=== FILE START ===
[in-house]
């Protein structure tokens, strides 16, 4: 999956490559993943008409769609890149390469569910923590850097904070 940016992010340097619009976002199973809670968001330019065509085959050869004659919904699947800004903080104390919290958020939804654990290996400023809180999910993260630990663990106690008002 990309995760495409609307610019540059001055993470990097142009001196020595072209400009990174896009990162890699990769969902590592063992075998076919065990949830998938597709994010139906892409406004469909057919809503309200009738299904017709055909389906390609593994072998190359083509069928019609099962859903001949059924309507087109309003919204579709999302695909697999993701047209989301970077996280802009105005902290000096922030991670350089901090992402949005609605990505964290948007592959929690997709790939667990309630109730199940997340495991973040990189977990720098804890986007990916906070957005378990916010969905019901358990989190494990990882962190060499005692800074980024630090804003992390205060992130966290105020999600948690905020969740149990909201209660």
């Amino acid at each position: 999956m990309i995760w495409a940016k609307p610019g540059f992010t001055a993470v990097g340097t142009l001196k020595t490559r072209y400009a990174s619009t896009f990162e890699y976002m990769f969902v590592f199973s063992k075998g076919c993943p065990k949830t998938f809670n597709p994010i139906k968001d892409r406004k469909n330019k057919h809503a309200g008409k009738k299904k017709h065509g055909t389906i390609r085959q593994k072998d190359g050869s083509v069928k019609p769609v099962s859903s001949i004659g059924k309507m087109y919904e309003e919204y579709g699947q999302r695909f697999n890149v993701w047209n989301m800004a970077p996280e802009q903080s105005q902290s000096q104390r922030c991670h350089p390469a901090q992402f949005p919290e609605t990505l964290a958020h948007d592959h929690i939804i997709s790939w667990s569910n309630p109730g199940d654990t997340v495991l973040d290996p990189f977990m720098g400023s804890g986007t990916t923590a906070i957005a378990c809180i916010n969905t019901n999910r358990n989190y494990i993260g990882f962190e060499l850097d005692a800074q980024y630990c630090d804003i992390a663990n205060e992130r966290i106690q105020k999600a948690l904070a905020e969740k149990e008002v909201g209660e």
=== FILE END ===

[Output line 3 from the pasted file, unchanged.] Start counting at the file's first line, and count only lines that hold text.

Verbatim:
């Amino acid at each position: 999956m990309i995760w495409a940016k609307p610019g540059f992010t001055a993470v990097g340097t142009l001196k020595t490559r072209y400009a990174s619009t896009f990162e890699y976002m990769f969902v590592f199973s063992k075998g076919c993943p065990k949830t998938f809670n597709p994010i139906k968001d892409r406004k469909n330019k057919h809503a309200g008409k009738k299904k017709h065509g055909t389906i390609r085959q593994k072998d190359g050869s083509v069928k019609p769609v099962s859903s001949i004659g059924k309507m087109y919904e309003e919204y579709g699947q999302r695909f697999n890149v993701w047209n989301m800004a970077p996280e802009q903080s105005q902290s000096q104390r922030c991670h350089p390469a901090q992402f949005p919290e609605t990505l964290a958020h948007d592959h929690i939804i997709s790939w667990s569910n309630p109730g199940d654990t997340v495991l973040d290996p990189f977990m720098g400023s804890g986007t990916t923590a906070i957005a378990c809180i916010n969905t019901n999910r358990n989190y494990i993260g990882f962190e060499l850097d005692a800074q980024y630990c630090d804003i992390a663990n205060e992130r966290i106690q105020k999600a948690l904070a905020e969740k149990e008002v909201g209660e």